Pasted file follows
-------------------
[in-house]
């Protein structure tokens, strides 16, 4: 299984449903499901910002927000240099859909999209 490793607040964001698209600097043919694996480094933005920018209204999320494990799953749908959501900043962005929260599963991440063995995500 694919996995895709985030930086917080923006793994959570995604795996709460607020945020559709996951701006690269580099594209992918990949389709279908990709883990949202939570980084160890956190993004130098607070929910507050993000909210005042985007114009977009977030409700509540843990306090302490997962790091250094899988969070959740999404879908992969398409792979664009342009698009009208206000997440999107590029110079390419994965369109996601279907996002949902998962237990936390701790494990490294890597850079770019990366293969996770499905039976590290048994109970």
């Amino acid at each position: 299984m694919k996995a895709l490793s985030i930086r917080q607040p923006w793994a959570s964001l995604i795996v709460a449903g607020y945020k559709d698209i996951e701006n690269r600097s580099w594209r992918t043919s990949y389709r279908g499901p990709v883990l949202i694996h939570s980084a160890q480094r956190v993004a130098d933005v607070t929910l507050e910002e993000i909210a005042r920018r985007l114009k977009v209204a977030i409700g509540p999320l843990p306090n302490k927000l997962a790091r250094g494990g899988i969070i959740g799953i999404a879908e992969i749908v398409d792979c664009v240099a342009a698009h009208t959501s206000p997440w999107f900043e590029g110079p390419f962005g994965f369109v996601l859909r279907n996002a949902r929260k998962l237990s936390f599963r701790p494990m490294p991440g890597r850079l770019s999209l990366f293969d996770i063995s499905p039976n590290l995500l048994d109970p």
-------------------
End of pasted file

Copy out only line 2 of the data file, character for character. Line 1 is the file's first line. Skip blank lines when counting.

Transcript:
């Protein structure tokens, strides 16, 4: 299984449903499901910002927000240099859909999209 490793607040964001698209600097043919694996480094933005920018209204999320494990799953749908959501900043962005929260599963991440063995995500 694919996995895709985030930086917080923006793994959570995604795996709460607020945020559709996951701006690269580099594209992918990949389709279908990709883990949202939570980084160890956190993004130098607070929910507050993000909210005042985007114009977009977030409700509540843990306090302490997962790091250094899988969070959740999404879908992969398409792979664009342009698009009208206000997440999107590029110079390419994965369109996601279907996002949902998962237990936390701790494990490294890597850079770019990366293969996770499905039976590290048994109970």